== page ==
Stevens, William Bagshaw (DNB00)
STEVENS, WILLIAM BAGSHAW (1756–1800), poet, son of William Stevens, apothecary and surgeon, of Abingdon, Berkshire, was born there on 15 March 1756. He was educated at the grammar school of his native town and at Magdalen College, Oxford, where he matriculated on 29 July 1772, and held a demyship from 1772 to 1794. He graduated B.A. 2 July 1776, M.A. 2 June 1779, and D.D. 26 Jan. 1797. For a short period in 1794 and 1795 he was a fellow of his college, and he held in 1795 the post of prælector of moral philosophy.
About 1778 Stevens accepted the place of second master, under Dr. William Prior, at Repton school, and took holy orders in the English church. In July 1779 he succeeded as headmaster, and remained in that position until his death. But the school did not prosper in his hands. He was naturally of an indolent and abstracted disposition, and as years increased he lapsed into idleness and neglect of his duties, until at the end only one or two boys remained in his charge. His most distinguished pupils were Joseph Bosworth [q. v.], Lieutenant-colonel Hans Francis Hastings, eleventh earl of Huntingdon [q. v.], and Stebbing Shaw [q. v.]
The pre-eminence of Stevens as a scholar and talker made him a frequent guest with the family of Burdett at their seat of Foremark, near Repton, where he officiated as domestic chaplain. Early in 1799 he was presented by Sir Francis Burdett [q. v.] to the rectory of Seckington in Warwickshire, and through the interest of Thomas Coutts [q. v.], father-in-law of Sir Francis, he was appointed by the crown to the adjacent vicarage of Kingsbury. But he did not live long to enjoy this improvement in his resources. He died unmarried, at Repton on 28 May 1800 from apoplexy, which was said to have been caused by an immoderate fit of laughter, and was buried near other members of his family, on the west side of the churchyard. A tablet in the chancel bears an epitaph by Anna Seward [q. v.]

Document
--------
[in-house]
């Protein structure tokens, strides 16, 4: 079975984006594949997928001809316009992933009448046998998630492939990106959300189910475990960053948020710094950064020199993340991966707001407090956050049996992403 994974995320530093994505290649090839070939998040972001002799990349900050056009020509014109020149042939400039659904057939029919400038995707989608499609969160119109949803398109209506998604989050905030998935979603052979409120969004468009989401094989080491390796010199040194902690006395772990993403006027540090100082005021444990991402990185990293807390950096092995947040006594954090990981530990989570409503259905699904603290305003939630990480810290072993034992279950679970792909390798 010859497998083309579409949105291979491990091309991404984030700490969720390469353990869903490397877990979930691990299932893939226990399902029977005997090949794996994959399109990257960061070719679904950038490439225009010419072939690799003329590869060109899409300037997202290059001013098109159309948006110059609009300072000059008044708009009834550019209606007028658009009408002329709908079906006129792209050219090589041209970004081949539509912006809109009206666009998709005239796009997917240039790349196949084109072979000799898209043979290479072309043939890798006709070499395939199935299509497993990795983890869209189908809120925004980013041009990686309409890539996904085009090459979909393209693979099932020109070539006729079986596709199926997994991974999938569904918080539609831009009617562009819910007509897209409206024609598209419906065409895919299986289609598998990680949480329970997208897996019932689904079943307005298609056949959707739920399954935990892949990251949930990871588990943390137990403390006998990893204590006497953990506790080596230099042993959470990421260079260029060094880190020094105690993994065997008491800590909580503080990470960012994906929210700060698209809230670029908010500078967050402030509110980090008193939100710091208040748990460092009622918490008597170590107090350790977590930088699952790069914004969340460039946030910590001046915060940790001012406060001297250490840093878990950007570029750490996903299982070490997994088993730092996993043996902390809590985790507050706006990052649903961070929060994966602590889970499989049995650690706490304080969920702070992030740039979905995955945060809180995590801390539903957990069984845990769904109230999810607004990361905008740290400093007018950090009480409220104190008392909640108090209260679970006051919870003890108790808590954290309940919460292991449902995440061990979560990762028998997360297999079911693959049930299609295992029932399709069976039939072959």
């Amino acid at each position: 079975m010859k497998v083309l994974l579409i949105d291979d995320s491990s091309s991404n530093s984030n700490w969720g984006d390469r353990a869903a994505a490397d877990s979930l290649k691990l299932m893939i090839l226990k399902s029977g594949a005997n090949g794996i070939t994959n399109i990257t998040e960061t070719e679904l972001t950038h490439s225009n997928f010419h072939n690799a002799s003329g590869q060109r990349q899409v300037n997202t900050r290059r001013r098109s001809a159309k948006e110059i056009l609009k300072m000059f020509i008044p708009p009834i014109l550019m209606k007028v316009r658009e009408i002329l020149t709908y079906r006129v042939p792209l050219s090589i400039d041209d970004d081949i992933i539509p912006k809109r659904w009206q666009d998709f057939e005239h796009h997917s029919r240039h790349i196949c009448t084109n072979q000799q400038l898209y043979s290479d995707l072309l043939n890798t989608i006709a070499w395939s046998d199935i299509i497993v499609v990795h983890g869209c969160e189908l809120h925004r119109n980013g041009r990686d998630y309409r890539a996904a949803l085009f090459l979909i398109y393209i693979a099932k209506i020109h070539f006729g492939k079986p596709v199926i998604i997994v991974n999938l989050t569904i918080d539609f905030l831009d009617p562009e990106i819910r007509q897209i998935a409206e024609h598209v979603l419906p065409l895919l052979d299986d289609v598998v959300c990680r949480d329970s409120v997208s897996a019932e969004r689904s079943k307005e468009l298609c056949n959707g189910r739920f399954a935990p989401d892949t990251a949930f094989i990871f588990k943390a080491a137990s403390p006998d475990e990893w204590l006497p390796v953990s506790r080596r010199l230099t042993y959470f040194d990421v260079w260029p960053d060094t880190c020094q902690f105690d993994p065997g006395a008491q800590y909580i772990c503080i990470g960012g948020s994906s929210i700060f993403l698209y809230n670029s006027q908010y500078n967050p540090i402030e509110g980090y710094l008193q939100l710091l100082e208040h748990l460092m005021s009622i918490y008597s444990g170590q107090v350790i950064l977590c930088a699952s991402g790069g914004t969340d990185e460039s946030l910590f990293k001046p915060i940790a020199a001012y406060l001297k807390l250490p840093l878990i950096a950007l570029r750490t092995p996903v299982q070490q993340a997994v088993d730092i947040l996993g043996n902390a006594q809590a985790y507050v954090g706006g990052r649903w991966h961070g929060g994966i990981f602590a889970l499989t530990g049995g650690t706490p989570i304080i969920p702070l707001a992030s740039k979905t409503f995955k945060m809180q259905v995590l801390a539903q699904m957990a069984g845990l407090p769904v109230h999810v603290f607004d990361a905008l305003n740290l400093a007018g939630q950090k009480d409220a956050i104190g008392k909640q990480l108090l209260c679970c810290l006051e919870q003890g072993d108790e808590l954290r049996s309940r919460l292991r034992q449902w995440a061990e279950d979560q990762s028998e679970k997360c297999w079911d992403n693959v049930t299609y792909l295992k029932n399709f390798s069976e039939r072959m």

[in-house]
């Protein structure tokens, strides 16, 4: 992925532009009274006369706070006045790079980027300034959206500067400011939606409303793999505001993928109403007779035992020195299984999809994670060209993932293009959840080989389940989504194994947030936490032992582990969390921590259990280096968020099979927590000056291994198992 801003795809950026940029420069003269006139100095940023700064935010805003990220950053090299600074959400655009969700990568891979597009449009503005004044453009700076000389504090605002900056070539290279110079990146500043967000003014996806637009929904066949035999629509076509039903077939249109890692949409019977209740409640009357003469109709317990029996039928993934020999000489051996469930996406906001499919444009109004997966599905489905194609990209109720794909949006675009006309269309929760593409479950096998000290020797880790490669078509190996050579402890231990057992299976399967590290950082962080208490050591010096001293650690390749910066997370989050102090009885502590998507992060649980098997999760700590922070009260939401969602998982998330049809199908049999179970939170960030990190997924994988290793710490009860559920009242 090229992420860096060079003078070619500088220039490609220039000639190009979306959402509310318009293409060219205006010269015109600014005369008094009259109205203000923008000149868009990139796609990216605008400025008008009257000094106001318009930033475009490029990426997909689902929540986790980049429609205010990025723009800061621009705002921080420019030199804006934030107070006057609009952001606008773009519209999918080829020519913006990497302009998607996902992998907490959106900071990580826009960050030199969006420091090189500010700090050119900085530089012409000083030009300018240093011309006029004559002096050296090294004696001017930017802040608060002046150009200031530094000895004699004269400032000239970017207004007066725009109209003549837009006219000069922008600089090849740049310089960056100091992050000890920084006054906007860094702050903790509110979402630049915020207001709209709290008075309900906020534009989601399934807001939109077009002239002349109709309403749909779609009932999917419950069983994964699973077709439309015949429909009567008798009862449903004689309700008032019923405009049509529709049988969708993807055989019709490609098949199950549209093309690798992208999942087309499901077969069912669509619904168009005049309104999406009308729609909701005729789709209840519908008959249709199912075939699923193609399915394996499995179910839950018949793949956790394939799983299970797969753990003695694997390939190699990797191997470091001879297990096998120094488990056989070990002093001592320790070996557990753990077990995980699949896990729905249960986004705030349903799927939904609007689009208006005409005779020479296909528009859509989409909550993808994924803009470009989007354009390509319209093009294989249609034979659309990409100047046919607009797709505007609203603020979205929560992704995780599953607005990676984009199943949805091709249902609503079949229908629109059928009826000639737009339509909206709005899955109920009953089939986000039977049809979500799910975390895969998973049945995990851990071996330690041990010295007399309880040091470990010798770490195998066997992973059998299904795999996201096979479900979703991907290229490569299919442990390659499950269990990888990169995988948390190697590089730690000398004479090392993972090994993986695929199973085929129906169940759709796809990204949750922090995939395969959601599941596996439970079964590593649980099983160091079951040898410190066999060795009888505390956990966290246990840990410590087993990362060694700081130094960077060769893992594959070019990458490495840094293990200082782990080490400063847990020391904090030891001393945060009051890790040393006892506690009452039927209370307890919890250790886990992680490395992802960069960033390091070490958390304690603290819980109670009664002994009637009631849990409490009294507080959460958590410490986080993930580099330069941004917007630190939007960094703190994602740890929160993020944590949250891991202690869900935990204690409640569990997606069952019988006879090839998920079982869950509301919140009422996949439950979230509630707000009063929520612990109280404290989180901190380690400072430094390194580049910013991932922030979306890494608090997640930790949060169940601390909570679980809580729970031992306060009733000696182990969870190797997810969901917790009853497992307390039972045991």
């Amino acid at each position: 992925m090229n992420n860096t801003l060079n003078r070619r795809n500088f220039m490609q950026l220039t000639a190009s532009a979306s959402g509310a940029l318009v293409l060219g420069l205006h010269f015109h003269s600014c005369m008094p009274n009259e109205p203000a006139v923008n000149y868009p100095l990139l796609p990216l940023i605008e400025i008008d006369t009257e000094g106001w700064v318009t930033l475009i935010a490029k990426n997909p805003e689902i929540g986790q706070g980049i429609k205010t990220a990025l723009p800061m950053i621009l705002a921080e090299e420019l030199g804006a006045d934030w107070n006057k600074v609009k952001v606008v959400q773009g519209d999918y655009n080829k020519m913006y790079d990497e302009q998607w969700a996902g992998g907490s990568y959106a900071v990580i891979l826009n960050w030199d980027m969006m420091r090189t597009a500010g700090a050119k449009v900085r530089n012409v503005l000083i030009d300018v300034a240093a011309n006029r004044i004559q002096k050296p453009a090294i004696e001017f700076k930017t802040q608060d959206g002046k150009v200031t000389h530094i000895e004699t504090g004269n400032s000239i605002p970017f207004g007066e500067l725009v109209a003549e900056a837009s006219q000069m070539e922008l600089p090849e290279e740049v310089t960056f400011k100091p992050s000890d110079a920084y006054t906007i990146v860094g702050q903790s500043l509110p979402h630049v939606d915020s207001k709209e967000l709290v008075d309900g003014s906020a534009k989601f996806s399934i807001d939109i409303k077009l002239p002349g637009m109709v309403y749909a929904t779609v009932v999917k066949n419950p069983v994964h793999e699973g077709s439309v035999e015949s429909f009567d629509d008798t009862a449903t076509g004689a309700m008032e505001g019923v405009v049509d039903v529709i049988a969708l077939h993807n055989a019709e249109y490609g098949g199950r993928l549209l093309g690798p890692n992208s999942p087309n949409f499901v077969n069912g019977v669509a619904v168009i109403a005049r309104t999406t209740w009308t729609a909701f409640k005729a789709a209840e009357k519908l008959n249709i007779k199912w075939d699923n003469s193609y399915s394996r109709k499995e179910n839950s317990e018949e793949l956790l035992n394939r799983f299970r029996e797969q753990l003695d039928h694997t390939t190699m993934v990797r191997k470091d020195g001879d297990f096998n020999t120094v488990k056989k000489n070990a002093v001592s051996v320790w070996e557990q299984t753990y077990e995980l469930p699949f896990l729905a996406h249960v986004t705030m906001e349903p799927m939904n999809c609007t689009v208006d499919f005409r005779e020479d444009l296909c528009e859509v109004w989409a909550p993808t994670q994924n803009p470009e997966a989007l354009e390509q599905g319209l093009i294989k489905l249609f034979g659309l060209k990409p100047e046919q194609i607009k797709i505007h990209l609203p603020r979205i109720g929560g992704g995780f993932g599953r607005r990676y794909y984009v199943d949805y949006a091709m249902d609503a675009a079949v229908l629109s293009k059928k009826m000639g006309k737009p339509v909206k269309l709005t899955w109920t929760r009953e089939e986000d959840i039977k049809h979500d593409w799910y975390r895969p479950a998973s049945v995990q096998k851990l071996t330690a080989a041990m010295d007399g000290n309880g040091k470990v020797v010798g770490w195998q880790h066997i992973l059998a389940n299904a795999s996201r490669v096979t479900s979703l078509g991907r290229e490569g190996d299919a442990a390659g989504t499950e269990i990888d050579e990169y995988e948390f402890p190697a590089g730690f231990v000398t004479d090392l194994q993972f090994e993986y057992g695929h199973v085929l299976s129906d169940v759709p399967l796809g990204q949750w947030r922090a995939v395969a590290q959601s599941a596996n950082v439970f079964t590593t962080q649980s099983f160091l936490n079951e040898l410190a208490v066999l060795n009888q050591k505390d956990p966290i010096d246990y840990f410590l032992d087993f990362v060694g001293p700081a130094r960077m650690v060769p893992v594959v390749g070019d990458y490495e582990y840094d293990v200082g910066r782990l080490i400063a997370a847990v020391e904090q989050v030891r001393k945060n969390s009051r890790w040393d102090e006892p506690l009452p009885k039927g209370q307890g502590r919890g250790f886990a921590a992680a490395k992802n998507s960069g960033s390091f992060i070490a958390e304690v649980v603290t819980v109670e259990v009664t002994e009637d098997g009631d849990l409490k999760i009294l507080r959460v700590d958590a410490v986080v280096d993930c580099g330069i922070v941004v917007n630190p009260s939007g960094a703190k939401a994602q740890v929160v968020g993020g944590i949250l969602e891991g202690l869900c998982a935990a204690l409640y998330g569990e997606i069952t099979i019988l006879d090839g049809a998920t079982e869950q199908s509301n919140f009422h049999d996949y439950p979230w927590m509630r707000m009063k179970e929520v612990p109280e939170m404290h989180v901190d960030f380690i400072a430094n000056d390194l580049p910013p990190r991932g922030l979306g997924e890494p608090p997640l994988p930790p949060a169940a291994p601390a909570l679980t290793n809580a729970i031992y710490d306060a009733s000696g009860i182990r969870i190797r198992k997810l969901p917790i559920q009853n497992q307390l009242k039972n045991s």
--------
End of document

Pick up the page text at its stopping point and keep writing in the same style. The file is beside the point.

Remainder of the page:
In 1775, while an undergraduate, Stevens published ‘Poems, consisting of Indian Odes and Miscellaneous Pieces.’ Most of the pieces were in imitation of Collins, who was also a demy of Magdalen College. His second and last volume of ‘Poems,’ including ‘Retirement,’ came out in 1782 and met with a very severe reception in the ‘Critical Review’ (June 1782).
Translations by Stevens subsequently appeared in the ‘Gentleman's Magazine’ for 1786 (i. 426–7), and for years he was a frequent correspondent, with the initials of M. C. S. (i.e. ‘Magdalen College Semisocius’), of that periodical on subjects poetical and critical. Stanzas by him ‘to the author of the poem on the loves of the plants’ were prefixed to the first book of Darwin's ‘Botanic Garden,’ and a sonnet, first printed in the ‘Gentleman's Magazine’ 1783 (ii. 784), is in Shaw's ‘Staffordshire’ (i. 343–4). Three idylls written by him at Anchor Church, Derbyshire, appeared in ‘The Topographer’ (ii. 39–41), and were reprinted in the ‘Poetical Register’ (ii. 387–8). Some others of his compositions were included in the ‘Register.’ Stevens had some descriptive talent, but his verse lacks freedom and energy.
An epistle in verse to Stevens is in Miss Seward's ‘Poems’ (1810, ii. 165–71), and letters to him are in that lady's collected correspondence (i. 278–81, ii. 47–50, iv. 198–202).
[Foster's Alumni Oxon.; Bloxam's Magdalen College, vii. 39–43; Hipkins's Repton School Reg. xvi. xviii. 44; Gent. Mag. 1786 ii. 1109–1110, 1792 i. 506, 1800 ii. 699, 897, 1801 i. 106–9 (by Sir S. E. Brydges), 316; Brydges's Censura Literaria, v. 387–98.]